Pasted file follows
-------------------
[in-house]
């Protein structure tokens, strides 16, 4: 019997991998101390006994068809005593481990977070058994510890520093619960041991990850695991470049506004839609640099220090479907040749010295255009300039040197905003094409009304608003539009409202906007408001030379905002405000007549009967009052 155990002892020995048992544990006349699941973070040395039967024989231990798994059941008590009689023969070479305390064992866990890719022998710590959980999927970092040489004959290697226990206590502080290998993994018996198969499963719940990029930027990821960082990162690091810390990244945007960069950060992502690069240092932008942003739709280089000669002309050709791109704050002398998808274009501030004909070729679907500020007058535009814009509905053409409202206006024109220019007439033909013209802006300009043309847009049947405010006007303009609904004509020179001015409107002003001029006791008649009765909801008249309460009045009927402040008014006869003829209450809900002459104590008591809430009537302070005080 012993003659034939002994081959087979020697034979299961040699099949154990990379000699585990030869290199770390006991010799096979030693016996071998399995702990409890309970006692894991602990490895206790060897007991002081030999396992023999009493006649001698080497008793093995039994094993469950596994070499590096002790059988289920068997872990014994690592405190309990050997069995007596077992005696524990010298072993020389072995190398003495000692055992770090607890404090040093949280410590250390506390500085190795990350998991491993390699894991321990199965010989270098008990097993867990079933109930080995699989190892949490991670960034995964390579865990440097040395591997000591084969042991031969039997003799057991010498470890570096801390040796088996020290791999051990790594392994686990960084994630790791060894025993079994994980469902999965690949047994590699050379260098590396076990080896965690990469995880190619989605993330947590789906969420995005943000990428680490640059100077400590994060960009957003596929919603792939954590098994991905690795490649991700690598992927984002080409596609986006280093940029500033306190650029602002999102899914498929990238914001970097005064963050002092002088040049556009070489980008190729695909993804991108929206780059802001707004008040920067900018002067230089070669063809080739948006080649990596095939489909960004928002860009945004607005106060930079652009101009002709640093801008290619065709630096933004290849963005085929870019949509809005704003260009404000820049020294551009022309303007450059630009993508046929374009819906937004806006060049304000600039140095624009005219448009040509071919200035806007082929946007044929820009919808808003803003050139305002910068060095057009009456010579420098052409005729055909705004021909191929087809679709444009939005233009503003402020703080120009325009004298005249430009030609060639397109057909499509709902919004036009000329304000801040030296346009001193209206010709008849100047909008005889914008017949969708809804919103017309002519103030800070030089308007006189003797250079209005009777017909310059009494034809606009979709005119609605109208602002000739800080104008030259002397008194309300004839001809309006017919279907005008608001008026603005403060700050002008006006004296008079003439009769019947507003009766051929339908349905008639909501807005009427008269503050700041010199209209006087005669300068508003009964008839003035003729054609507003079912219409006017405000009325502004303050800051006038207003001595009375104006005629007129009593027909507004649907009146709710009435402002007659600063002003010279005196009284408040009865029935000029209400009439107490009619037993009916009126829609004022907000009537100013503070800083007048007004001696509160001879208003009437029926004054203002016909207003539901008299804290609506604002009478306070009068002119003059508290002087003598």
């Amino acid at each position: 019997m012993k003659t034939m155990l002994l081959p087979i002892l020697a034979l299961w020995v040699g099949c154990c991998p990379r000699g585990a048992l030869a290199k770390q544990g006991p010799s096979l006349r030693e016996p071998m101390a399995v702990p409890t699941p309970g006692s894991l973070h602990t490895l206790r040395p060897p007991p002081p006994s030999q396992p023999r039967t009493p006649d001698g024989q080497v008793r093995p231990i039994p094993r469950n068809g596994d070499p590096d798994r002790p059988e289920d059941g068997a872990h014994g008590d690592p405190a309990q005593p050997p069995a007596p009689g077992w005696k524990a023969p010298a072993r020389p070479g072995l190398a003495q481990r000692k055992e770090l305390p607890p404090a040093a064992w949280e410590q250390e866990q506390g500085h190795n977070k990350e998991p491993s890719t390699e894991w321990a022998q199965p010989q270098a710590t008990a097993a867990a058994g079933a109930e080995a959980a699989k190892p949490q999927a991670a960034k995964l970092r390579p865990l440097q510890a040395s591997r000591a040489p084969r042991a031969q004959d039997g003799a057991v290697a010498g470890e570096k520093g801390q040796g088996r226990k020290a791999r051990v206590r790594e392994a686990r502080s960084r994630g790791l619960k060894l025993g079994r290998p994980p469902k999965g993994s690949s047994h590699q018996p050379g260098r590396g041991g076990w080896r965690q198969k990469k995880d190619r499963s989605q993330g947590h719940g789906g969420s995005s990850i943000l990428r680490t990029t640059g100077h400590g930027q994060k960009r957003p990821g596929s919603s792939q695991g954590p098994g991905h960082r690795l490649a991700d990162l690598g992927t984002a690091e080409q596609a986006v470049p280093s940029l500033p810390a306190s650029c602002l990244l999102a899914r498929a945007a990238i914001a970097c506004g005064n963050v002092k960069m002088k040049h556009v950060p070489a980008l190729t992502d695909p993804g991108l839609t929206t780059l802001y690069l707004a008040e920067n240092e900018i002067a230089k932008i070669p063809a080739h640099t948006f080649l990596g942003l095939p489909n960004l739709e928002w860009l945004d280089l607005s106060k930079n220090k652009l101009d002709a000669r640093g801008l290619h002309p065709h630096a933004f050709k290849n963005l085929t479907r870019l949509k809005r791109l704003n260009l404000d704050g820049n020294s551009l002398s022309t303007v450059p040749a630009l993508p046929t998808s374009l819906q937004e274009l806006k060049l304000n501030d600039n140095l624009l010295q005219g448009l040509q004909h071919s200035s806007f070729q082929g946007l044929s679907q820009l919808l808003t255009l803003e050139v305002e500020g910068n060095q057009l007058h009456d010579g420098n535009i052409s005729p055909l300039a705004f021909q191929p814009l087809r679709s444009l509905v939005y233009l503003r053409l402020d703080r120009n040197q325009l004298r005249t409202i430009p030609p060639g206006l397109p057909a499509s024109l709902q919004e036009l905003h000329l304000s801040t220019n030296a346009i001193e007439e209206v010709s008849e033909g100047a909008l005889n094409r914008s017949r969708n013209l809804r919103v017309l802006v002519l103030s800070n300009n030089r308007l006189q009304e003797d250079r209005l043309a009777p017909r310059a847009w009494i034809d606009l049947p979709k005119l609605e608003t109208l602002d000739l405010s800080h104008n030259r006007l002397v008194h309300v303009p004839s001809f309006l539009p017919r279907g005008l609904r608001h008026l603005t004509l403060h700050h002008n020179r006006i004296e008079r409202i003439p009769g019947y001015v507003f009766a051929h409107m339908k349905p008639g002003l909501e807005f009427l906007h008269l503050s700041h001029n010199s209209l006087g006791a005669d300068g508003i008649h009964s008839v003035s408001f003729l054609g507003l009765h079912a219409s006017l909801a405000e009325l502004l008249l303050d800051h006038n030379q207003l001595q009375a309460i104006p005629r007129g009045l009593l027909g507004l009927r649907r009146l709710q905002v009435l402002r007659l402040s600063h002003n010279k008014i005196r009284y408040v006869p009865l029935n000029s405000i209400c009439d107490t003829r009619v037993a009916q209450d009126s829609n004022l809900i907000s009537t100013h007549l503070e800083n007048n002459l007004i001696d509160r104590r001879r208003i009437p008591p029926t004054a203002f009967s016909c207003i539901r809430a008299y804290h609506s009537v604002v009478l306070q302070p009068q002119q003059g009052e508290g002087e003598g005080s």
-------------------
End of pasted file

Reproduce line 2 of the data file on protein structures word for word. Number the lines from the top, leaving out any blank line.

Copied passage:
């Protein structure tokens, strides 16, 4: 019997991998101390006994068809005593481990977070058994510890520093619960041991990850695991470049506004839609640099220090479907040749010295255009300039040197905003094409009304608003539009409202906007408001030379905002405000007549009967009052 155990002892020995048992544990006349699941973070040395039967024989231990798994059941008590009689023969070479305390064992866990890719022998710590959980999927970092040489004959290697226990206590502080290998993994018996198969499963719940990029930027990821960082990162690091810390990244945007960069950060992502690069240092932008942003739709280089000669002309050709791109704050002398998808274009501030004909070729679907500020007058535009814009509905053409409202206006024109220019007439033909013209802006300009043309847009049947405010006007303009609904004509020179001015409107002003001029006791008649009765909801008249309460009045009927402040008014006869003829209450809900002459104590008591809430009537302070005080 012993003659034939002994081959087979020697034979299961040699099949154990990379000699585990030869290199770390006991010799096979030693016996071998399995702990409890309970006692894991602990490895206790060897007991002081030999396992023999009493006649001698080497008793093995039994094993469950596994070499590096002790059988289920068997872990014994690592405190309990050997069995007596077992005696524990010298072993020389072995190398003495000692055992770090607890404090040093949280410590250390506390500085190795990350998991491993390699894991321990199965010989270098008990097993867990079933109930080995699989190892949490991670960034995964390579865990440097040395591997000591084969042991031969039997003799057991010498470890570096801390040796088996020290791999051990790594392994686990960084994630790791060894025993079994994980469902999965690949047994590699050379260098590396076990080896965690990469995880190619989605993330947590789906969420995005943000990428680490640059100077400590994060960009957003596929919603792939954590098994991905690795490649991700690598992927984002080409596609986006280093940029500033306190650029602002999102899914498929990238914001970097005064963050002092002088040049556009070489980008190729695909993804991108929206780059802001707004008040920067900018002067230089070669063809080739948006080649990596095939489909960004928002860009945004607005106060930079652009101009002709640093801008290619065709630096933004290849963005085929870019949509809005704003260009404000820049020294551009022309303007450059630009993508046929374009819906937004806006060049304000600039140095624009005219448009040509071919200035806007082929946007044929820009919808808003803003050139305002910068060095057009009456010579420098052409005729055909705004021909191929087809679709444009939005233009503003402020703080120009325009004298005249430009030609060639397109057909499509709902919004036009000329304000801040030296346009001193209206010709008849100047909008005889914008017949969708809804919103017309002519103030800070030089308007006189003797250079209005009777017909310059009494034809606009979709005119609605109208602002000739800080104008030259002397008194309300004839001809309006017919279907005008608001008026603005403060700050002008006006004296008079003439009769019947507003009766051929339908349905008639909501807005009427008269503050700041010199209209006087005669300068508003009964008839003035003729054609507003079912219409006017405000009325502004303050800051006038207003001595009375104006005629007129009593027909507004649907009146709710009435402002007659600063002003010279005196009284408040009865029935000029209400009439107490009619037993009916009126829609004022907000009537100013503070800083007048007004001696509160001879208003009437029926004054203002016909207003539901008299804290609506604002009478306070009068002119003059508290002087003598």